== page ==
JOURNAL ARTICLE

Resident productivity: trends over consecutive shifts

Rebecca Jeanmonod, Sara Damewood, Christopher Brook
International Journal of Emergency Medicine 2009, 2 (2): 107-10
20157452

BACKGROUND: It has been shown that residents' ability to see more patients and patients of higher acuity improves with level of training.

AIMS: No published study has reviewed whether residents become less productive with consecutive shifts. Determining peak resident productivity can optimize staffing to manage patient flow and enhance resident exposure to patients, which is critical to their education. We examine the relationship between resident productivity and number of consecutive shifts worked.

METHODS: This is a retrospective review of emergency medicine (EM) resident productivity defined as patients evaluated per hour per shift. Data were collected utilizing patient tracker software which provides a record of physician assignment and checked against the computerized medical record. Residents were credited with a patient if they initiated the workup and dictated the chart. Productivity was tallied for 188 first-year shift strings, 303 second-year shift strings, and 224 third-year shift strings beginning 1 November 2006. Analysis of variance (ANOVA) was used to assess for productivity differences based on the shift number, with the first shift in a series being designated "1," the second consecutive shift being designated "2," and so on.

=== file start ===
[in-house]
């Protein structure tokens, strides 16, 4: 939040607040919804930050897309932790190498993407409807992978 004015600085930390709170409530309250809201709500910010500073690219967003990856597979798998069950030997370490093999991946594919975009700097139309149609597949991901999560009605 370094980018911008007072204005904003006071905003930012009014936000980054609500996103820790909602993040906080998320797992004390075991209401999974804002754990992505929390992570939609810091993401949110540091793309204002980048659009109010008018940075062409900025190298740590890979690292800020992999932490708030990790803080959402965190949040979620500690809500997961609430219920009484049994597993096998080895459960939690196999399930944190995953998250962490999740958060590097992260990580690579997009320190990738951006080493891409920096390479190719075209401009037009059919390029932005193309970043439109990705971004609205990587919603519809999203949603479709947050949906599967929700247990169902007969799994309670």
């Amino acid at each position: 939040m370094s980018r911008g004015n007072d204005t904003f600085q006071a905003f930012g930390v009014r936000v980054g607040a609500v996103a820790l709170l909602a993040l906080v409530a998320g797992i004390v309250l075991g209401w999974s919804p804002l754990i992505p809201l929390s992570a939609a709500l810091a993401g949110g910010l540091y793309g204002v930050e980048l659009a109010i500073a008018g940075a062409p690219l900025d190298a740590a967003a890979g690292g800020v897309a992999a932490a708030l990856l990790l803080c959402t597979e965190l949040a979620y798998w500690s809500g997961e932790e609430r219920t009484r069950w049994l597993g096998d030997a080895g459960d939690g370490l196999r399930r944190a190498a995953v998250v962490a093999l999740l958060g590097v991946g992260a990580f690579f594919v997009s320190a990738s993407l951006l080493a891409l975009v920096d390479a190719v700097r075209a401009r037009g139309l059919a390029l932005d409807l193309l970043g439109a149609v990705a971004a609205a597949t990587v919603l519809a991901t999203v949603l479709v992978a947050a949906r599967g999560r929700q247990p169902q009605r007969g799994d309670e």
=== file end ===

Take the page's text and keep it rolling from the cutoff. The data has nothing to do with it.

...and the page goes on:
RESULTS: First-year residents saw 0.82, 0.81, and 0.91 patients per hour on consecutive shifts (F((2,175))=2.89, p = 0.06), second-year residents saw 1.12, 1.08, 1.17, and 1.28 patients per hour on consecutive shifts (F((3,292))=4.19, p = 0.006), and third-year residents saw 1.19, 1.24, and 1.33 patients per hour on consecutive shifts (F((2,211))=4.08, p = 0.02).

CONCLUSIONS: Instead of tiring, residents maintain or improve productivity over consecutive shifts.

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